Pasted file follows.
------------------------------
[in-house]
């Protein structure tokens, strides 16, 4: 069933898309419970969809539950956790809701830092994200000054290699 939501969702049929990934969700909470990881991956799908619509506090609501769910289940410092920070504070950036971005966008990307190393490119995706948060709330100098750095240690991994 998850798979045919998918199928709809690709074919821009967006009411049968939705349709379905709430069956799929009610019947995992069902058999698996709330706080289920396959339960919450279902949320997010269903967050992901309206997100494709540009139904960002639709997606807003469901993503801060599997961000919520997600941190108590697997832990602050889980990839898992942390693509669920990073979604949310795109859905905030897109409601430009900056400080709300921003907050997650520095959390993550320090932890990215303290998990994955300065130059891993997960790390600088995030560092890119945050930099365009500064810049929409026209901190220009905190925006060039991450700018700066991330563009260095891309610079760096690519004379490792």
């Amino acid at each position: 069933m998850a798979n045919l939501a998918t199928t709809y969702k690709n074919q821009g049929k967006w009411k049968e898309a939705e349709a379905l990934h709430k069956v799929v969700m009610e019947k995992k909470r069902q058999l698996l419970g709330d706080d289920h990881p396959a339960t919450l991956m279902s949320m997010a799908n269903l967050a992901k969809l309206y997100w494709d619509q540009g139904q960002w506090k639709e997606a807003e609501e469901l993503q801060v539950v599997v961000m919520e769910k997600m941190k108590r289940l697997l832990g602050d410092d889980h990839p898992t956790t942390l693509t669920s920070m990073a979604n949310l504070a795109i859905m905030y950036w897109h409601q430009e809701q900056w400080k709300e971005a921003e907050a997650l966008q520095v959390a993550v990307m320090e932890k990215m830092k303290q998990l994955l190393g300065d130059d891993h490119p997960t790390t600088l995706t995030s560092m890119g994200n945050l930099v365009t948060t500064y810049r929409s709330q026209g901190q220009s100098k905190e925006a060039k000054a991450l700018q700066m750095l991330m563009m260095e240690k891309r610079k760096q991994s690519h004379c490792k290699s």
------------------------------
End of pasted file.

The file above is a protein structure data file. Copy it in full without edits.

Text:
[in-house]
């Protein structure tokens, strides 16, 4: 069933898309419970969809539950956790809701830092994200000054290699 939501969702049929990934969700909470990881991956799908619509506090609501769910289940410092920070504070950036971005966008990307190393490119995706948060709330100098750095240690991994 998850798979045919998918199928709809690709074919821009967006009411049968939705349709379905709430069956799929009610019947995992069902058999698996709330706080289920396959339960919450279902949320997010269903967050992901309206997100494709540009139904960002639709997606807003469901993503801060599997961000919520997600941190108590697997832990602050889980990839898992942390693509669920990073979604949310795109859905905030897109409601430009900056400080709300921003907050997650520095959390993550320090932890990215303290998990994955300065130059891993997960790390600088995030560092890119945050930099365009500064810049929409026209901190220009905190925006060039991450700018700066991330563009260095891309610079760096690519004379490792």
């Amino acid at each position: 069933m998850a798979n045919l939501a998918t199928t709809y969702k690709n074919q821009g049929k967006w009411k049968e898309a939705e349709a379905l990934h709430k069956v799929v969700m009610e019947k995992k909470r069902q058999l698996l419970g709330d706080d289920h990881p396959a339960t919450l991956m279902s949320m997010a799908n269903l967050a992901k969809l309206y997100w494709d619509q540009g139904q960002w506090k639709e997606a807003e609501e469901l993503q801060v539950v599997v961000m919520e769910k997600m941190k108590r289940l697997l832990g602050d410092d889980h990839p898992t956790t942390l693509t669920s920070m990073a979604n949310l504070a795109i859905m905030y950036w897109h409601q430009e809701q900056w400080k709300e971005a921003e907050a997650l966008q520095v959390a993550v990307m320090e932890k990215m830092k303290q998990l994955l190393g300065d130059d891993h490119p997960t790390t600088l995706t995030s560092m890119g994200n945050l930099v365009t948060t500064y810049r929409s709330q026209g901190q220009s100098k905190e925006a060039k000054a991450l700018q700066m750095l991330m563009m260095e240690k891309r610079k760096q991994s690519h004379c490792k290699s």